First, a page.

Bombay Flying Club caught faking records
Several discrepancies in the records of the 82-year-old Bombay Flying Club (BFC) has made the aviation regulator shut down its pilot training programme temporarily.Updated: Aug 05, 2011 01:53 IST
Several discrepancies in the records of the 82-year-old Bombay Flying Club (BFC) has made the aviation regulator shut down its pilot training programme temporarily.
The oldest flying club in the country has overstated fuel stock, records showing that aircraft were grounded but were actually in use and several other issues. The regulator, Directorate General of Civil Aviation (DGCA), discovered these violations during a special audit conducted on the club in Juhu last month.
As a result, the aviation safety regulator ordered BFC to stop its pilot training programme on Wednesday. The club, founded by JRD Tata in 1929, had also failed to get approval for its annual training licence from the DGCA, which expired in July.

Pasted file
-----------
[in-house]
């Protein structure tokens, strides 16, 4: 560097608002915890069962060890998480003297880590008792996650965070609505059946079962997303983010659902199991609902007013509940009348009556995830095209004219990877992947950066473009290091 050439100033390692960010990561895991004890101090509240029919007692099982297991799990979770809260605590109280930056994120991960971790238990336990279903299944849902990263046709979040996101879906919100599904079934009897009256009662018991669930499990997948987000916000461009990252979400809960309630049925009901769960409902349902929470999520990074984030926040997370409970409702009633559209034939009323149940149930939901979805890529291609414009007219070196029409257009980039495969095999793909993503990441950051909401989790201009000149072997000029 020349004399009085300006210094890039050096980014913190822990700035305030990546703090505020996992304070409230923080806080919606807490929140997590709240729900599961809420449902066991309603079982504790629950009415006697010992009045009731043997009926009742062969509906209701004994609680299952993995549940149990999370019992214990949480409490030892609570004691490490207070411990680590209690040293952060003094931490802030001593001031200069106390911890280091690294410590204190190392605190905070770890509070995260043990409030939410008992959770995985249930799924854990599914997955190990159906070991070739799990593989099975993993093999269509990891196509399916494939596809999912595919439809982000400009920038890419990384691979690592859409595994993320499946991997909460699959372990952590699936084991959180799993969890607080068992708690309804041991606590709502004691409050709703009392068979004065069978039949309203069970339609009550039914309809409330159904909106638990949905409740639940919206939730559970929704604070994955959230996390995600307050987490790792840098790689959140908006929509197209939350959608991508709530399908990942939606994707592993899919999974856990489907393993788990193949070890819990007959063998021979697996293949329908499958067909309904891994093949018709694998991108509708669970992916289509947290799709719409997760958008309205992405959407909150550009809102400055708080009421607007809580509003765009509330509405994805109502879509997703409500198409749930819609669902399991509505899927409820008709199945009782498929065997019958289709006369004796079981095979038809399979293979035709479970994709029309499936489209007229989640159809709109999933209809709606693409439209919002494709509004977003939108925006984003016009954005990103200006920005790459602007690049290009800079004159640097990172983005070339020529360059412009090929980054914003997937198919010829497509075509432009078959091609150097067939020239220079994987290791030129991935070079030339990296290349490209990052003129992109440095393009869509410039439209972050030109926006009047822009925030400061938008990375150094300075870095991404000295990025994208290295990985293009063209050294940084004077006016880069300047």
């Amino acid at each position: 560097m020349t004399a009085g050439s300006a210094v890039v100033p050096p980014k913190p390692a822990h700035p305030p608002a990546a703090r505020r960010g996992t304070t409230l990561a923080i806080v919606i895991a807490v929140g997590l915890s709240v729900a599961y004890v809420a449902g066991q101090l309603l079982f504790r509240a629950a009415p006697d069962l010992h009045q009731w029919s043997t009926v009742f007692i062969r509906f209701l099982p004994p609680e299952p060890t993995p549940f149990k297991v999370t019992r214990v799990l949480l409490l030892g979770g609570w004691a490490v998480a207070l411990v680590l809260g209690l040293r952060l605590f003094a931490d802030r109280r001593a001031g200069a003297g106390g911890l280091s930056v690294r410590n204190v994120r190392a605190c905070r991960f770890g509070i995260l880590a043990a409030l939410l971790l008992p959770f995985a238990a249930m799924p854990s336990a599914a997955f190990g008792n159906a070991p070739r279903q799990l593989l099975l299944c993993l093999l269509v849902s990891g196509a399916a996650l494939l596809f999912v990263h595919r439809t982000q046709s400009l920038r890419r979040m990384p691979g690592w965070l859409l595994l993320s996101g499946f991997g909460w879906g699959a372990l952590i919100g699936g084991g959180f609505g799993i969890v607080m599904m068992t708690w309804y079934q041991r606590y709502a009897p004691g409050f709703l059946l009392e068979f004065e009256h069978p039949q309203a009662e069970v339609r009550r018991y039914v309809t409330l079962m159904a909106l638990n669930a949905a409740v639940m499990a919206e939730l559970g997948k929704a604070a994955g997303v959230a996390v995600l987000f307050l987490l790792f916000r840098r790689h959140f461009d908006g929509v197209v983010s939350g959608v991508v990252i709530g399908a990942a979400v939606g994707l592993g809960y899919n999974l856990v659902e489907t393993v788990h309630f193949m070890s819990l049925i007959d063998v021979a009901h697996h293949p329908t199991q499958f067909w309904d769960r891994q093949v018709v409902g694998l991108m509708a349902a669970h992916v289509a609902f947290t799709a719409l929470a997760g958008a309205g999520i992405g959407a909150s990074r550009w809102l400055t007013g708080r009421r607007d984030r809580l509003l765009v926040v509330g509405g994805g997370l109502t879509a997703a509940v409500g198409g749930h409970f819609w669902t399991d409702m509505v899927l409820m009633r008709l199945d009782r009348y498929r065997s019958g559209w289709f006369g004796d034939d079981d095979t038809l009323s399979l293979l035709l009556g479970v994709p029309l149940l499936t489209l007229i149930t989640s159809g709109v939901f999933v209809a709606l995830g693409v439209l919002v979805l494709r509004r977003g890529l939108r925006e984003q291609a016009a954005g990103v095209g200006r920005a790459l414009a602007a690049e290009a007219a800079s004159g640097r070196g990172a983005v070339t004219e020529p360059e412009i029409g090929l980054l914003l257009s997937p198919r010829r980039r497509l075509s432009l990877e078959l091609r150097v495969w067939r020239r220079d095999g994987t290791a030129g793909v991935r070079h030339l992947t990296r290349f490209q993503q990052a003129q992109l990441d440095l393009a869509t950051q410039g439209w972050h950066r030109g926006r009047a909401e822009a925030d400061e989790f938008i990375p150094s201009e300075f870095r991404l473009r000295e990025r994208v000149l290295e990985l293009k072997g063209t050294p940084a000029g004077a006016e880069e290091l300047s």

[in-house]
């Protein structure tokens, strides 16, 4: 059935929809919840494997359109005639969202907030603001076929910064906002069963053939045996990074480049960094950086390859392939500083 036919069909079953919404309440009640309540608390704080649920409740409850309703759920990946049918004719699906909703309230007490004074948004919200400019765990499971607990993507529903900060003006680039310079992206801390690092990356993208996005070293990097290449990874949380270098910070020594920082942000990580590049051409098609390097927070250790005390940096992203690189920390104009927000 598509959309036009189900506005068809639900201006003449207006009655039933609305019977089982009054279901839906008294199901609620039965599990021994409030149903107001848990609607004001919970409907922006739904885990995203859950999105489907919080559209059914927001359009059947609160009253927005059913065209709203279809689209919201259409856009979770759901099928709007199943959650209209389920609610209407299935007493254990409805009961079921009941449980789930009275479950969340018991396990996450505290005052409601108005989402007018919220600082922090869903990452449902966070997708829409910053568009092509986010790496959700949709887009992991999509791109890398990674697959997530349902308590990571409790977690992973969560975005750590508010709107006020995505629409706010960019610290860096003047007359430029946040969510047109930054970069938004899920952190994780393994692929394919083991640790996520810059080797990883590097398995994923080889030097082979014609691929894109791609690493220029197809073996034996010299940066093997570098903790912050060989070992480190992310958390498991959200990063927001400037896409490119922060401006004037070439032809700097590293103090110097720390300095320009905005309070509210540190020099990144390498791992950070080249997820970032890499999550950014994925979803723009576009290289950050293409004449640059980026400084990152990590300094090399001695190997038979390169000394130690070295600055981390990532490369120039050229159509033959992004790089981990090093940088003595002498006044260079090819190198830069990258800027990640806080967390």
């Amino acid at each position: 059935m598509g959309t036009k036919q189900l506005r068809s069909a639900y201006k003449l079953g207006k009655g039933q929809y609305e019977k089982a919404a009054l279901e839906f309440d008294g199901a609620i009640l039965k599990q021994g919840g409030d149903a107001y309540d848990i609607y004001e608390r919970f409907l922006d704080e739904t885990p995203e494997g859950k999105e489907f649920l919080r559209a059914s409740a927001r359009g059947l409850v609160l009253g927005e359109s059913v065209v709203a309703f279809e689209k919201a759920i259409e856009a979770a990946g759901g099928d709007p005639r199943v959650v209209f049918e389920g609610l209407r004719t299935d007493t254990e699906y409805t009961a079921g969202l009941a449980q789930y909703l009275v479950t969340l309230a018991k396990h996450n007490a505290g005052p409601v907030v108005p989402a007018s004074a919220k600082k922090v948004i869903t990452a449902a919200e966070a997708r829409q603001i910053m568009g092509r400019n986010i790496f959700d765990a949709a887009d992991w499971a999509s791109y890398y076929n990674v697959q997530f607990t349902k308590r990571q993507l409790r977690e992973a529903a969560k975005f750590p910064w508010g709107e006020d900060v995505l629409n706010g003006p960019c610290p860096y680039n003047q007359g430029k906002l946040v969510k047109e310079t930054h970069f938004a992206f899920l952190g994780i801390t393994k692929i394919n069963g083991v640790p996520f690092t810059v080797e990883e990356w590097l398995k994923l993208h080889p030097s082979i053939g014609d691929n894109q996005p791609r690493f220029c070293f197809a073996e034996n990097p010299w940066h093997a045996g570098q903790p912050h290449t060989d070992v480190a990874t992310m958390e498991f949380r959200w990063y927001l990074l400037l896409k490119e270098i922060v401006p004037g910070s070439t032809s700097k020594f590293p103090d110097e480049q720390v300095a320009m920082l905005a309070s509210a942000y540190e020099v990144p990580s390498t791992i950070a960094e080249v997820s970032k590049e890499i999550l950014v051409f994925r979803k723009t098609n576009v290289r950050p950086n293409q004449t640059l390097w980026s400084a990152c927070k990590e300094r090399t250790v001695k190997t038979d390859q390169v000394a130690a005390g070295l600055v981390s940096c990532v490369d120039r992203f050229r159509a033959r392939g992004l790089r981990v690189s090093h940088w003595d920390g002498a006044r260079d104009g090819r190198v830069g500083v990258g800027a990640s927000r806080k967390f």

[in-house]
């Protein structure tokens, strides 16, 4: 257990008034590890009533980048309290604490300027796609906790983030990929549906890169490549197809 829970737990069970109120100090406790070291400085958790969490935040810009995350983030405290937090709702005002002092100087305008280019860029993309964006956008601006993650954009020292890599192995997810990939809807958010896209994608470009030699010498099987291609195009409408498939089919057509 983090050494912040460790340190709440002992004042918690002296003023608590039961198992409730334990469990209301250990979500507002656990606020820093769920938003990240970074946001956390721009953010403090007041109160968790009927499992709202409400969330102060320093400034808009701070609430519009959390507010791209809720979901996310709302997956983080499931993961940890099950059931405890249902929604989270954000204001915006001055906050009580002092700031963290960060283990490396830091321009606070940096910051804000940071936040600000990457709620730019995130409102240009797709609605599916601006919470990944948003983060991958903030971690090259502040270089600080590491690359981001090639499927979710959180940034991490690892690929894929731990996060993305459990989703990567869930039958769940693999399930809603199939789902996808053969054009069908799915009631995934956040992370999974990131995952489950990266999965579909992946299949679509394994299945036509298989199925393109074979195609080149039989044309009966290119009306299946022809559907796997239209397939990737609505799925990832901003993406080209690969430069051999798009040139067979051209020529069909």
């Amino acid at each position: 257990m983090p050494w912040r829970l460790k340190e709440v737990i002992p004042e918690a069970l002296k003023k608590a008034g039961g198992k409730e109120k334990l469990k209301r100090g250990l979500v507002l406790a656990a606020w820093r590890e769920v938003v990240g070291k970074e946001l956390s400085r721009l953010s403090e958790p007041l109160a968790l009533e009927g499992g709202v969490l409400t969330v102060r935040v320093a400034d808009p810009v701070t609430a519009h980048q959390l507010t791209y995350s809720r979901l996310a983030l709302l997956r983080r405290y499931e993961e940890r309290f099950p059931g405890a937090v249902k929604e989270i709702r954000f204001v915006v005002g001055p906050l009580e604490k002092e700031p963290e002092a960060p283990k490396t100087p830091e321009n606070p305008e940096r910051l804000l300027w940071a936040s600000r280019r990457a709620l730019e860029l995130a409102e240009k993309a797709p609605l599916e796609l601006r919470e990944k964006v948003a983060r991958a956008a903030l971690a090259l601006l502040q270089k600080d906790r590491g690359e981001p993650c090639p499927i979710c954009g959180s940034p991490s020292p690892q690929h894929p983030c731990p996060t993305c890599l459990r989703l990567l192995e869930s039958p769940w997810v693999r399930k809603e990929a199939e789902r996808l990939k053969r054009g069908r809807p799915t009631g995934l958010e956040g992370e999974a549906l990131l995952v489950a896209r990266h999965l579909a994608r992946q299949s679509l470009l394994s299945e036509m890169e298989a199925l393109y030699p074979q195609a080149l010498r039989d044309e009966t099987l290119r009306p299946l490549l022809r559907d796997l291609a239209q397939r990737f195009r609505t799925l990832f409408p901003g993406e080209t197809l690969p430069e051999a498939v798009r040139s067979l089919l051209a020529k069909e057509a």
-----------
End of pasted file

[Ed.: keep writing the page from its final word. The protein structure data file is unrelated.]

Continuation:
“The log entries of aircraft usage, fuel usage and flying did not match with what we saw on ground,” said a senior DGCA official. “After receiving the regulator’s show-cause notice, the club staff tried to manipulate log book entries. They did not realise that we had taken photo copies of the log books during our audit.”
Flying club officials blamed two of their engineers for flaws in the documents and sacked them after the DGCA crackdown. “We have sent the action taken report to the DGCA. We will soon apply for renewal of licence to resume training,” said BL Bijlani, secretary, BFC.
Currently, 28 students are perusing pilot training at the club. A financial crunch had forced the club to shift its pilot training operations to a borrowed airstrip in Dhule a few years ago.
“Gaps in documentary evidence could lead to safety lapses. For instance, exaggerated fuel stock could be shown as evidence for increased flying hours,” added the DGCA official. The regulator has been conducting special surprise checks on flying schools following the fake pilot scam that was unearthed last year. The BFC was first among the country’s 40 flying schools under the scanner.